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I was watching "UnRisk-Q Instrument Builder" talk ( and those guys use builder pattern to build complex objects like this:

bondBuilder = BondBuilder[]
bond = bondBuilder @ Nominale[1.] @ StartDate[{2010,10,10}] @ Build[]

and later bond is immutable and you can invoke methods on it: bond @ SomeMethod[]

The reason it works is them using JLink and @ behaves weirdly there and associates to the left.


How to implement a builder pattern that:

  • looks good & concise in notebook and .m files? You could use custom operator instead of @ or some ~infix~ notation, but that looks heavy.
  • allows partial builder reuse like:

    octBuilder = BondBuilder[] @ StartData[{2010, 10, 10}]
    bond1 = octBuilder @ Nominale[1.] @ Build[]
    bond2 = octBuilder @ Nominale[2.] @ Build[]
  • has enough flexibility to add error checking to Build[]

I obviously do not want to mess a lot with @ and try to redefine its associativity. I do not want to copy the look but the idea.

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1 Answer 1

While this won't win the beauty contest, something like this can be done in a reasonably simple way using the Object-Oriented Mathematica extension described here.

To keep this post self-contained, I will include the code to install the actual version of the OO extension I will use here (be aware that it will also install the ProjectInstaller package of mine):


This has to be done only once. Alternatively, you can go directly to the gist using the above URL, copy OO.m from there and place into $UserBaseDirectory / Applications, or any other place where Mathematica can find it.

Now, it can be loaded as


Here is the code for the toy classes Bond and BondBuilder:

  getNominale[] := $content[[1]]
      getStartDate[] := $content[[2]]


  Nominale[x_?NumericQ] :=
    Module[{copy  = $content},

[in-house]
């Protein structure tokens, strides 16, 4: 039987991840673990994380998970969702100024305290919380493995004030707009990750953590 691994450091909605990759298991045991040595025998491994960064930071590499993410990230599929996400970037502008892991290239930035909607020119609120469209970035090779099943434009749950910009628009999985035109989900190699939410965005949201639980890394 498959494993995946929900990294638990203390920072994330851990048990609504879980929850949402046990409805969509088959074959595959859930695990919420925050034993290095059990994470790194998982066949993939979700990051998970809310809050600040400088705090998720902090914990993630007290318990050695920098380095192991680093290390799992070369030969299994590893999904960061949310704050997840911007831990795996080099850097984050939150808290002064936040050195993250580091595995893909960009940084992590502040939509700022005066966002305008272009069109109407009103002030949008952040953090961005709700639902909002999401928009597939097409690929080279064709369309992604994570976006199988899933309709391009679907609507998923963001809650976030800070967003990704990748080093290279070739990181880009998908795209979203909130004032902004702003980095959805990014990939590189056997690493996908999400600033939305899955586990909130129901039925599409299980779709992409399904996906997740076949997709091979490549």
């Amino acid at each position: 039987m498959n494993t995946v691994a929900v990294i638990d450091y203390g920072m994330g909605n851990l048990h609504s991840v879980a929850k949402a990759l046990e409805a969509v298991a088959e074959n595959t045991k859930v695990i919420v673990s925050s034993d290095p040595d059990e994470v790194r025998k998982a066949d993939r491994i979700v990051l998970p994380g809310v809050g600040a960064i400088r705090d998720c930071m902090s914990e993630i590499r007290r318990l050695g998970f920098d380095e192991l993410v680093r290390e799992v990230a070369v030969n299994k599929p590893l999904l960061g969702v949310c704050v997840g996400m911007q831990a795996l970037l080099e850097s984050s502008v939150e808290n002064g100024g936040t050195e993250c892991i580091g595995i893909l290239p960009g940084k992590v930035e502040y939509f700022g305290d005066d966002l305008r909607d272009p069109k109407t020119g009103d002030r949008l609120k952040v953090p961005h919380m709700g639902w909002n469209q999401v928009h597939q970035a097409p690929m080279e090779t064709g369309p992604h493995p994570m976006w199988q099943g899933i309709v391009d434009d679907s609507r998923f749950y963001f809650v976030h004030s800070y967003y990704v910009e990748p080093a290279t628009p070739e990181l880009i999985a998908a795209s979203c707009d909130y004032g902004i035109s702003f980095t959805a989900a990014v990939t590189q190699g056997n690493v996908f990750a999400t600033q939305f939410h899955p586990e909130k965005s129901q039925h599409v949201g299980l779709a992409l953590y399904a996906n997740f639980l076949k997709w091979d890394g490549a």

copy[[1]] = x;
          $content = copy;
      StartDate[date : {__Integer}] :=
        Module[{copy  = $content},
          copy[[2]] = date;
          $content = copy;
      Build[] := With[{data = $content}, Bond[data]]

admittedly, the syntax for setting class fields is currently rather ugly. The first field holds the nominal, and the second holds the date. The system variable $content is assumed to keep a list of the two.

As you can see, I have incorporated the argument checks, just to show how this is done - pretty much in the same way as usually done with patterns in Mathematica.

Here is how we create an empty builder:

builder = BondBuilder[{Null, Null}]

(* « BondBuilder[]» *)

Since I did not bother with left associativity in OO.m, the chained method application will look ugly, since we would need parentheses. Alternatively, one could use Fold and Compose, which is what I will do here:

bond = Fold[Compose, builder, {Nominale[1.], StartDate[{2010, 10, 10}], Build[]}]

(* « Bond[]»  *)

This is a complete bond, which we can query:


(* 1. *)


(* {2010, 10, 10} *)

We can also construct a partial builder:

octBuilder = BondBuilder[{Null, Null}]@StartDate[{2010, 10, 10}];

so that

bond1 = (octBuilder@Nominale[1.])@Build[];
bond2 = (octBuilder@Nominale[2.])@Build[];

and now


(* 1. *)


(* 2. *)


(* {2010, 10, 10} *)


(* {2010, 10, 10} *)


As a light-weight alternative (which uses similar implementation ideas though), here is a builder which won't depend on any framework:

BondBuilder[] :=
  Module[{builder, props = {}},
    builder@property_[value_] :=
        builder /: property[builder] = value;
        If[! MemberQ[props, property], AppendTo[props, property]];
    builder@Build[] := Bond[#[#[builder]] & /@ props];

Here is how it can be used:

builder = BondBuilder[]

(* builder$16211 *)


(* builder$16211 *)

builder@StartDate[{2010, 10, 10}]

(* builder$16211 *)


(* Bond[{Nominale[1.], StartDate[{2010, 10, 10}]}] *)

you get an immutable expression representing your bond. You should also be able to use the partial builder in the way you outlined. The associativity problem for chained method application remains, however, and you will either have to use several statements, or use parentheses, or something like the Nest - Compose construct.

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This is really nice, but unfortunately it looks too heavy weight. Both literally (too many symbols to achieve this) and conceptually (I would like to implement something like builders without OO framework). Thank you though. – mikea Sep 6 '13 at 21:24
@mikea I have added a simpler alternative - see my edit. The code is bare-bones, just to illustrate the idea, and one might want to polish it. – Leonid Shifrin Sep 6 '13 at 21:46

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